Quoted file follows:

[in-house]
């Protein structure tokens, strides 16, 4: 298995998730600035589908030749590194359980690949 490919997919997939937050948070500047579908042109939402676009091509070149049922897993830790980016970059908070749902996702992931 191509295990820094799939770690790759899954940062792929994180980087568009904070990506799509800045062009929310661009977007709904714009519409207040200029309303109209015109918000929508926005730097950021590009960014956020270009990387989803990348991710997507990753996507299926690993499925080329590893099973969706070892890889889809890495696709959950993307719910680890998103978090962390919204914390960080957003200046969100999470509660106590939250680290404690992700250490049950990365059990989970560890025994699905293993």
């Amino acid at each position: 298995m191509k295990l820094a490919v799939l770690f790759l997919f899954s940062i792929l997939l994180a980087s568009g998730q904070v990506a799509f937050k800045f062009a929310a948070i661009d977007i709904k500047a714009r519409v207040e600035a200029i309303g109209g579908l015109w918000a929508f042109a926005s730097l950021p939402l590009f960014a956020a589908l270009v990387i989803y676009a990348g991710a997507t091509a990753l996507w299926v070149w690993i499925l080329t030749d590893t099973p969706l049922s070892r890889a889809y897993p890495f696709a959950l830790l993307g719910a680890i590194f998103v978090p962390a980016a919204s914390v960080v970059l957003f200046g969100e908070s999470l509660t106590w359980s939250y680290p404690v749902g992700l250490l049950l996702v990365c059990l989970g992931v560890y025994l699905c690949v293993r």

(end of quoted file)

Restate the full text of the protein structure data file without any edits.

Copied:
[in-house]
């Protein structure tokens, strides 16, 4: 298995998730600035589908030749590194359980690949 490919997919997939937050948070500047579908042109939402676009091509070149049922897993830790980016970059908070749902996702992931 191509295990820094799939770690790759899954940062792929994180980087568009904070990506799509800045062009929310661009977007709904714009519409207040200029309303109209015109918000929508926005730097950021590009960014956020270009990387989803990348991710997507990753996507299926690993499925080329590893099973969706070892890889889809890495696709959950993307719910680890998103978090962390919204914390960080957003200046969100999470509660106590939250680290404690992700250490049950990365059990989970560890025994699905293993």
């Amino acid at each position: 298995m191509k295990l820094a490919v799939l770690f790759l997919f899954s940062i792929l997939l994180a980087s568009g998730q904070v990506a799509f937050k800045f062009a929310a948070i661009d977007i709904k500047a714009r519409v207040e600035a200029i309303g109209g579908l015109w918000a929508f042109a926005s730097l950021p939402l590009f960014a956020a589908l270009v990387i989803y676009a990348g991710a997507t091509a990753l996507w299926v070149w690993i499925l080329t030749d590893t099973p969706l049922s070892r890889a889809y897993p890495f696709a959950l830790l993307g719910a680890i590194f998103v978090p962390a980016a919204s914390v960080v970059l957003f200046g969100e908070s999470l509660t106590w359980s939250y680290p404690v749902g992700l250490l049950l996702v990365c059990l989970g992931v560890y025994l699905c690949v293993r």